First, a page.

Rory Bremner and Simon Weston OBE head to Liverpool for ADHD conference
Impressionist and comedian, Rory Bremner and Falklands War veteran, Simon Weston OBE are among a group of 24 speakers heading to Liverpool for a two day conference about children and young people’s mental health.
The ADHD Foundation’s annual two day conference, which is entitled ‘Early Interventions and Transitions’, will examine the escalating need for mental health support for children and young people and address the growing concern about support when they transition into adult services at sixteen.
As patrons of the Liverpool-based charity, Rory and Simon will both be speaking at the event, which is taking place between Monday 13 and Tuesday 14 October at the BT Convention Centre.
Rory Bremner said:”I didn’t realise I had ADHD until very recently, when a relative was diagnosed with the condition, and it dawned on me that we shared many of the symptoms such as impetuosity, distractibility, forgetfulness and disorganisation.
“It’s been a blessing for my career in many ways – for example, it means I am able to spot analogies and to think laterally in a comedic sense – however, it’s no laughing matter for many children and adults living with the condition who simply don’t have the professional help needed to learn how best to deal with their symptoms.
“Half a million schoolchildren have the condition, which is one child in every class who is seen as fidgety, distracted or even disruptive. Yet, with the right diagnosis, approach and understanding these youngsters are often the most creative and rewarding of all students.
“ADHD is a condition whose time has come and it’s crucial that we do all we can to understand it, recognise its effects, and support people living with the condition. The ADHD Foundation is at the forefront in a breakthrough of understanding this condition, so now is an exciting time to really make some differences for children and families living with the ADHD.”
Simon Weston OBE said:”Although I have never lived with ADHD myself, some of the difficulties faced by children and adolescents with the condition make a lot of sense to me. I understand what it’s like to be different, I understand mental health issues associated with a disability, and I understand being written off by people who simply can’t get to grips with what you are going through.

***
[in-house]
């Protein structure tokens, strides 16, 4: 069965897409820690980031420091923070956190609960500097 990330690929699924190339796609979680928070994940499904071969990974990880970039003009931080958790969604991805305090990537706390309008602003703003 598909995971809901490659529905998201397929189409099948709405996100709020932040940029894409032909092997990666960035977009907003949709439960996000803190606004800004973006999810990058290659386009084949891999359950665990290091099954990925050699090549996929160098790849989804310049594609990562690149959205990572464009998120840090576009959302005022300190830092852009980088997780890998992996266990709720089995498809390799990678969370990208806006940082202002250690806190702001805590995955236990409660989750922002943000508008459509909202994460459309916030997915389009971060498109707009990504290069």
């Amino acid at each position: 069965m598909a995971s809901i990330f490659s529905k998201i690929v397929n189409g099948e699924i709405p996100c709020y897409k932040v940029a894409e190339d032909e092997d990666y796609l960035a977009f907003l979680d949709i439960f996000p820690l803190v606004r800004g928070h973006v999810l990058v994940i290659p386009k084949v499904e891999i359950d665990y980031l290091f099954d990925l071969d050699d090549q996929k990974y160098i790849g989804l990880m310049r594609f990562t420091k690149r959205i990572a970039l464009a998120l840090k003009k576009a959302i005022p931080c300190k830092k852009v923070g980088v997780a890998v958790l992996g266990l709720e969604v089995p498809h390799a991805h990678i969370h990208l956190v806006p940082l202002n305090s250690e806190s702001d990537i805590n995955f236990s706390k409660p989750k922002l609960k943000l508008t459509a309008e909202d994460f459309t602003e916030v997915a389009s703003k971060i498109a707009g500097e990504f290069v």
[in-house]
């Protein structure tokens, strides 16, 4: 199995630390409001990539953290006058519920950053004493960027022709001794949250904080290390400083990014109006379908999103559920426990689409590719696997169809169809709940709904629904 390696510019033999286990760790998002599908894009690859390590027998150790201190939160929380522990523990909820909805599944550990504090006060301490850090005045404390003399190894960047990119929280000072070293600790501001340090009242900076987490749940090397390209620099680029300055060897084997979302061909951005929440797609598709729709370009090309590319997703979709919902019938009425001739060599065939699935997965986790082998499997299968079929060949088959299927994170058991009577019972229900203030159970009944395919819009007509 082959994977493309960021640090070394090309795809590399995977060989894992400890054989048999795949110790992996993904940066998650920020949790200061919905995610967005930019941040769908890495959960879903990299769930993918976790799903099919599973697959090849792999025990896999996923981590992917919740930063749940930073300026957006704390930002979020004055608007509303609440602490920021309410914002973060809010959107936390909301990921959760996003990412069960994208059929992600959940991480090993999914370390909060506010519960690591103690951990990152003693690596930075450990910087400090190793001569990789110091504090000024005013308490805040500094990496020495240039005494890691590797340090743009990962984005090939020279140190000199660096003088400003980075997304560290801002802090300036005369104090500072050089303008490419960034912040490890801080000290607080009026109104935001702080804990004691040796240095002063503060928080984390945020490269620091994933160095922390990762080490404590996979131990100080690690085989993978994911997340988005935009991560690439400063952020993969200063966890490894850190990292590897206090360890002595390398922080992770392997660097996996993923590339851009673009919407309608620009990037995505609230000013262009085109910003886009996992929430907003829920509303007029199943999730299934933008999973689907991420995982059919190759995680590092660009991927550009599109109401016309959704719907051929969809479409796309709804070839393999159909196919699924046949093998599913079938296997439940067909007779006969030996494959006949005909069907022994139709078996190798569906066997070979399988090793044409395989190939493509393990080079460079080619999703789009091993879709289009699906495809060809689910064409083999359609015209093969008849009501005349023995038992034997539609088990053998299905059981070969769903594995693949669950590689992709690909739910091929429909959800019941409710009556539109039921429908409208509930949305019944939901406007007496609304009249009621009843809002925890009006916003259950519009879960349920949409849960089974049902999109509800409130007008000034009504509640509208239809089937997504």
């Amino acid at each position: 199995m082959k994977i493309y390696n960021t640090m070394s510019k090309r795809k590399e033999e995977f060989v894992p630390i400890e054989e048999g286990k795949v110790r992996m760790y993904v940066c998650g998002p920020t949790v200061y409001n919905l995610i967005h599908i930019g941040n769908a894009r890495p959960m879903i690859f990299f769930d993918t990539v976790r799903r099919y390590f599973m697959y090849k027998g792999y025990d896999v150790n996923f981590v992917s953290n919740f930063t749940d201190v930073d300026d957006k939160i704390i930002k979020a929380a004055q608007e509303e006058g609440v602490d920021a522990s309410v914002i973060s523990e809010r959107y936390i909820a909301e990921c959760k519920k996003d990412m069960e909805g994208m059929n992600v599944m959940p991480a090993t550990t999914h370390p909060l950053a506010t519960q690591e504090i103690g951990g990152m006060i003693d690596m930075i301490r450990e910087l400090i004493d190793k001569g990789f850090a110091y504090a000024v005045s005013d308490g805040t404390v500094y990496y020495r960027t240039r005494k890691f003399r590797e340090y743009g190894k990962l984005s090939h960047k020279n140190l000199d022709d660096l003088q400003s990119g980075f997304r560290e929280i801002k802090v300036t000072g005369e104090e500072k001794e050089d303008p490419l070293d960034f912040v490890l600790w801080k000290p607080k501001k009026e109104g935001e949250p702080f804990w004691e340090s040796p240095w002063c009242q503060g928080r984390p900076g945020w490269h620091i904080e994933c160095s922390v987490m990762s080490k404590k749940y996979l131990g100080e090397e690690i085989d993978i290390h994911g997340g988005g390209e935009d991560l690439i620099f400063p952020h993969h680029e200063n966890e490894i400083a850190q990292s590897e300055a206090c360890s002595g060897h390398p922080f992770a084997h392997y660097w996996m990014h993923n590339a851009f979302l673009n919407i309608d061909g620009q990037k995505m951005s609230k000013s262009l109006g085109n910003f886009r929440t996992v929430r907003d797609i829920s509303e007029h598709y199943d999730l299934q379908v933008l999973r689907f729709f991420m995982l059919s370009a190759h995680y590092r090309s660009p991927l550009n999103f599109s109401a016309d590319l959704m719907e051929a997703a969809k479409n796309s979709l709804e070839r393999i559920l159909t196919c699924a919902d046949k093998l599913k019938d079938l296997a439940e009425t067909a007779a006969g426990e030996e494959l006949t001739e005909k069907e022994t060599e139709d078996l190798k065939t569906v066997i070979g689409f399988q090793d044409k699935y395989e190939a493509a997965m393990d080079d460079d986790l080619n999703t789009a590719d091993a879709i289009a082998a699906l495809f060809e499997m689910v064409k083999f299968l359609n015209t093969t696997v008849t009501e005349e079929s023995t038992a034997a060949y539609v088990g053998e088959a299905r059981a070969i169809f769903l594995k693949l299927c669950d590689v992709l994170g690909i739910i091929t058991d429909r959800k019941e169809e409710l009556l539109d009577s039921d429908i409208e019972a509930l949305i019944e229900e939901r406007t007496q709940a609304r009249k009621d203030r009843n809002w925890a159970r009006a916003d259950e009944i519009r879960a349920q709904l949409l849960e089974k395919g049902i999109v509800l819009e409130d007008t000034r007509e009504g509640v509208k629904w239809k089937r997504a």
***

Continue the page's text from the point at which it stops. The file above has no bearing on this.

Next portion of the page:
“Being young is difficult enough as it is, without being judged and dismissed as so many youngsters living with ADHD are. This is why in the UK we need to be offering the training and support, offered by organisations like the ADHD Foundation, which is so crucially needed by these young people so they can get from where they are to where they should be.”
CEO of the ADHD Foundation, Dr Tony Lloyd, said:”Having two such well known and respected patrons who feel as passionately about raising awareness of ADHD and its related mental health problems and the impact it has on families, as Rory and Simon do, is fantastic for this conference.
“Rory is living proof that people with ADHD can go on to lead very successful lives and Simon is also a wonderful advocate for children and young people who may feel marginalised or judged for something they simply cannot help. A growing number of successful high profile individuals such as singer, Robbie Williams; Harry Potter actress, Emma Watson; England’s football team captain, Wayne Rooney; and Singer Will.i.am are challenging the stereotype of people living with ADHD.
“We are so grateful to Liverpool John Moores University, Alder Hey Children’s Hospital, Qbtech, Mersey Care NHS Trust, Liverpool CCG and Liverpool Hope University. Without this kind of support, we wouldn’t have been able to attract the breadth of speakers we have for this year’s conference.”
Tickets cost for days one and two £180 and £160 respectively or £220 for both days. You can book by emailing firstname.lastname@example.org or calling 0151 237 2661.
Liverpool-based charity, The ADHD Foundation, delivers a range of services designed to support those individuals and families living with Attention Deficit Hyperactive Disorder (ADHD) and co-morbid conditions associated with ADHD such as depression, Autistic Spectrum Disorder and Aspergers Syndrome.